Energy Brief July 23
What a week in the petroleum complex. Prices initially fell sharply from Monday into Tuesday, reaching a low of 65.01 before recovering fully and testing last Friday’s highs near 72.00. A variety of reasons accounted for the decline early in the week, including a sharp drop in equity values Monday that reflected fears that the rising transmission rates for the Delta variant would dramatically impact global economic growth rates and likewise petroleum demand, particularly in unvaccinated areas of the developing world. Despite the concern, the lower levels attracted good buying interest on the perception of supplies falling short of demand as the year progresses, even though OPEC will gradually increase production levels into the end of the year. In addition, the ability of OPEC+ to come to a compromise going forward into 2022 implied the group remained in control of production levels for the foreseeable future.
Being sensitive to sharply higher prices and their impact on the global economy from both a global supply/demand and inflationary perspective, OPEC+ may well be content to maintain a stable price environment bounded by the 70.00 to 77.00 range until a clearer fundamental picture emerges. Stock levels (see above), remain in acceptable ranges for forward cover in the US, and while other areas are higher, they have been coming down. Import levels in China and India will be a key market determinant as well along with mobility trends.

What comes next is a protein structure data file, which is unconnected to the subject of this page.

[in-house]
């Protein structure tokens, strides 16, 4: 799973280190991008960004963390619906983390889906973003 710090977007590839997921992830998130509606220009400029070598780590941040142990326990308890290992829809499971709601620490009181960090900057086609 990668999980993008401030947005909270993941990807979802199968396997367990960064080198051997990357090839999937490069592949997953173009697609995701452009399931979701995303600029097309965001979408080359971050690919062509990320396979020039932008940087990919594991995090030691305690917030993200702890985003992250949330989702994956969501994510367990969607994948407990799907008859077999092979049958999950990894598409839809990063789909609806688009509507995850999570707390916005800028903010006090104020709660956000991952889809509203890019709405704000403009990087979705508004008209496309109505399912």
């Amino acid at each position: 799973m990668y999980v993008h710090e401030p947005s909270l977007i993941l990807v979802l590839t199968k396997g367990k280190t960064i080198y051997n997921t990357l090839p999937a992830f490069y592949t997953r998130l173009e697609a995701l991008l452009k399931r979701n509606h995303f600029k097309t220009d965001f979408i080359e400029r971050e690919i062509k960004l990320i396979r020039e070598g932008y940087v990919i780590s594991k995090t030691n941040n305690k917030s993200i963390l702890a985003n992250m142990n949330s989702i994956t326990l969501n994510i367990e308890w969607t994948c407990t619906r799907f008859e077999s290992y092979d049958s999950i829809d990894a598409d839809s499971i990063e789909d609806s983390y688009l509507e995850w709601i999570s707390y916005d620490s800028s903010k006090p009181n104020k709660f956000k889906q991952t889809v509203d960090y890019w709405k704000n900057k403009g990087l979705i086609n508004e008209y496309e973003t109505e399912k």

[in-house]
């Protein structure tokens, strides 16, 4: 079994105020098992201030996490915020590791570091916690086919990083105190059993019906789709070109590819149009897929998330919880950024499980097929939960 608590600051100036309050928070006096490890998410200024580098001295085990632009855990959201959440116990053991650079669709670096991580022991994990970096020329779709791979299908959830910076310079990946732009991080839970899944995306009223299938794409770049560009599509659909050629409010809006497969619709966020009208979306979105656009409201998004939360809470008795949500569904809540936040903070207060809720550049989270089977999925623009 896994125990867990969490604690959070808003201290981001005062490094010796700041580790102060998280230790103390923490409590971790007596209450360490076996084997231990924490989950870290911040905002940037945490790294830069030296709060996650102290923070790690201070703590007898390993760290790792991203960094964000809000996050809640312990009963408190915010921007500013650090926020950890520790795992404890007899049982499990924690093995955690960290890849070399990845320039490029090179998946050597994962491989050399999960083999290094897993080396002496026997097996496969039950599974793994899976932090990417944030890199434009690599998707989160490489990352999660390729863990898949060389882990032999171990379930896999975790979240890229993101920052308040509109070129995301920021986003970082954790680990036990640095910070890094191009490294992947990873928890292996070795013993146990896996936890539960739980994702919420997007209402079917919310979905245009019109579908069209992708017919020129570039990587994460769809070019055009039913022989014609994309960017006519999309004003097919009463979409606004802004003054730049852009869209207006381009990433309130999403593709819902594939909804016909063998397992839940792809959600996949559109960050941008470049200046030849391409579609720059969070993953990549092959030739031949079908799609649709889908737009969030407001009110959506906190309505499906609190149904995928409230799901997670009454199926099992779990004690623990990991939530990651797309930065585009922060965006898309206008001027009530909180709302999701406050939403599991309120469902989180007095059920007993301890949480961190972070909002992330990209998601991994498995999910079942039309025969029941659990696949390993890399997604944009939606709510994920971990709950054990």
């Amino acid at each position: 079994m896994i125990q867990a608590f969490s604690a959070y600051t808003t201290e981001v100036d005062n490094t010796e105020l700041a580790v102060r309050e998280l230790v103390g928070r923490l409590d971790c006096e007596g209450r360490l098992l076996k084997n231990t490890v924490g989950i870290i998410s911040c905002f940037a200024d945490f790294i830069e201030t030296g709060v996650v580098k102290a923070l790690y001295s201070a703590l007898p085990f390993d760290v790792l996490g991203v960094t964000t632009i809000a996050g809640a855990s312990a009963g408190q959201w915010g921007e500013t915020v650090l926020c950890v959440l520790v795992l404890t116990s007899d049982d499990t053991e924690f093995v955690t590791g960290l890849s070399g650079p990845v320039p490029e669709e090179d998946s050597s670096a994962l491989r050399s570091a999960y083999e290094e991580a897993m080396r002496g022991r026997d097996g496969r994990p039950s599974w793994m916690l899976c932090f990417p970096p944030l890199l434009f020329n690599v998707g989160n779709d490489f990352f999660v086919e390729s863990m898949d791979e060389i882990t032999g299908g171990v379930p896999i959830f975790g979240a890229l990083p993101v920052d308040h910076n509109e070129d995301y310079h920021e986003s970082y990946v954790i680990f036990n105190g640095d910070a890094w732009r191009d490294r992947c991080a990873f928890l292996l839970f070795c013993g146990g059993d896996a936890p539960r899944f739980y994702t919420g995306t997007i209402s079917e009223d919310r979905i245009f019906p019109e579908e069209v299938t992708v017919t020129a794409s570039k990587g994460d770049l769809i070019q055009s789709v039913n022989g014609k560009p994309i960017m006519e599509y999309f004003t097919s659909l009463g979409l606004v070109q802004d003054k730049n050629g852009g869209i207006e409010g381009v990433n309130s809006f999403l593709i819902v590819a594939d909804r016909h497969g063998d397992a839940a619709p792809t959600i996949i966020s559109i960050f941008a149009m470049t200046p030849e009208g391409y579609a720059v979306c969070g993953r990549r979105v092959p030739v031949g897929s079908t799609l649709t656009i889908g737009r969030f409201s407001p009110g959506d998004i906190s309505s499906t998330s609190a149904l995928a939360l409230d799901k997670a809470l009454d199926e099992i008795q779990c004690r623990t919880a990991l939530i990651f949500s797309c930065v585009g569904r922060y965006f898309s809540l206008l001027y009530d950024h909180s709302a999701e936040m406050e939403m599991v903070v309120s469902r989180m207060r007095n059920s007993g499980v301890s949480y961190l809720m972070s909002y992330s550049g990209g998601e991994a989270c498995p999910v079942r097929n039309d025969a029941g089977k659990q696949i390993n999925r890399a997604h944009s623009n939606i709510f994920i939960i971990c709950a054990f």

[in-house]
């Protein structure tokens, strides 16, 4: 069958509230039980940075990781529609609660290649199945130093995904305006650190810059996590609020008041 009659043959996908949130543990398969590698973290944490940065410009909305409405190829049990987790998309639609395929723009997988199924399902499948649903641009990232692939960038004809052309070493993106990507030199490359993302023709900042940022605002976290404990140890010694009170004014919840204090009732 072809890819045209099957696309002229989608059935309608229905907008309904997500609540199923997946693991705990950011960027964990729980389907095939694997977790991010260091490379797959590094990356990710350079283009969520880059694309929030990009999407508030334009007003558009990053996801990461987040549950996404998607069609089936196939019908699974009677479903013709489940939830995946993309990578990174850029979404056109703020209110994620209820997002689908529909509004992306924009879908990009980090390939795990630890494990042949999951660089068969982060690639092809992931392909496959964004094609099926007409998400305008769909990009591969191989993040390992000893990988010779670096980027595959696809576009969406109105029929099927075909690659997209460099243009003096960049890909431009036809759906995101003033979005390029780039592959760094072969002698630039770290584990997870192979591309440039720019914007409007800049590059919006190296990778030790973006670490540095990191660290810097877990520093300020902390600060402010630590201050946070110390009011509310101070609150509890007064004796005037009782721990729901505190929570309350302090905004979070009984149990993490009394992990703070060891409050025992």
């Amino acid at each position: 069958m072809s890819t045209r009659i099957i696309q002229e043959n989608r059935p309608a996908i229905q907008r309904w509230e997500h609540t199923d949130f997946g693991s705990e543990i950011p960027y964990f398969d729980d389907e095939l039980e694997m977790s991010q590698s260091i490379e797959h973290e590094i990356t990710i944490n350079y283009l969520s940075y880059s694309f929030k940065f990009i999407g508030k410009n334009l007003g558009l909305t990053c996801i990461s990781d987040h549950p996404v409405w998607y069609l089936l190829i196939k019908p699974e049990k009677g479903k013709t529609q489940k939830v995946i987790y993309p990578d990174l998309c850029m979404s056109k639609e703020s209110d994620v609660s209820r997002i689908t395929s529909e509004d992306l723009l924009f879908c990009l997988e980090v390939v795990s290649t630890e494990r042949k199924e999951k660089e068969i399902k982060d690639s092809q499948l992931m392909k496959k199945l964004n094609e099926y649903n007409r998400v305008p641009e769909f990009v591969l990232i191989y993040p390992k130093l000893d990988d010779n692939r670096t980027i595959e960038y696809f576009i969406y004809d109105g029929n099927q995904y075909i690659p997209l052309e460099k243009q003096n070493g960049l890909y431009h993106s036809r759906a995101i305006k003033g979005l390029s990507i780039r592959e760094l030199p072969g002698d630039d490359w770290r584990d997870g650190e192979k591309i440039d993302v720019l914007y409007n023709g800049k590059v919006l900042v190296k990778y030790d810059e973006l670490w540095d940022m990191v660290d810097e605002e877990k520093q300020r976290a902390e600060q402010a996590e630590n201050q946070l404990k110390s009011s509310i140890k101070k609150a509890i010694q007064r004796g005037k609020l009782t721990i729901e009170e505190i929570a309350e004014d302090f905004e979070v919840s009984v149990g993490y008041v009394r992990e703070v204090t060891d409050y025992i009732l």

The rally continues in the natural gas, despite being briefly slowed when the weekly storage report showed a build that was above estimates. The 49 bcf injection compared to expectations at 44 and a 5 year average of 36. Prices quickly traded down to test the days lows but then never looked back, ending yesterday’s session higher and following up today with a breach of the 4.00 level as the September contract settled at 4.042. The recipe remains the same, as demand from above normal temperatures expected into the first week of August coupled with solid LNG and Mexican exports offsets against production that has not recovered as quickly as expected. End of season storage estimates now stand in the 3.5 tcf range, which doesn’t leave much leeway if a cold winter develops to battle for supplies. With the 4.00 level achieved and RSI stretching beyond 80 percent the last two sessions, a pullback looks likely next week if temperatures don’t increase further. The old highs near 3.80 should offer initial support.
Charts Courtesy of DTN Prophet X, EIA, Reuters
The authors of this piece do currently maintain positions in the commodities mentioned within this report.
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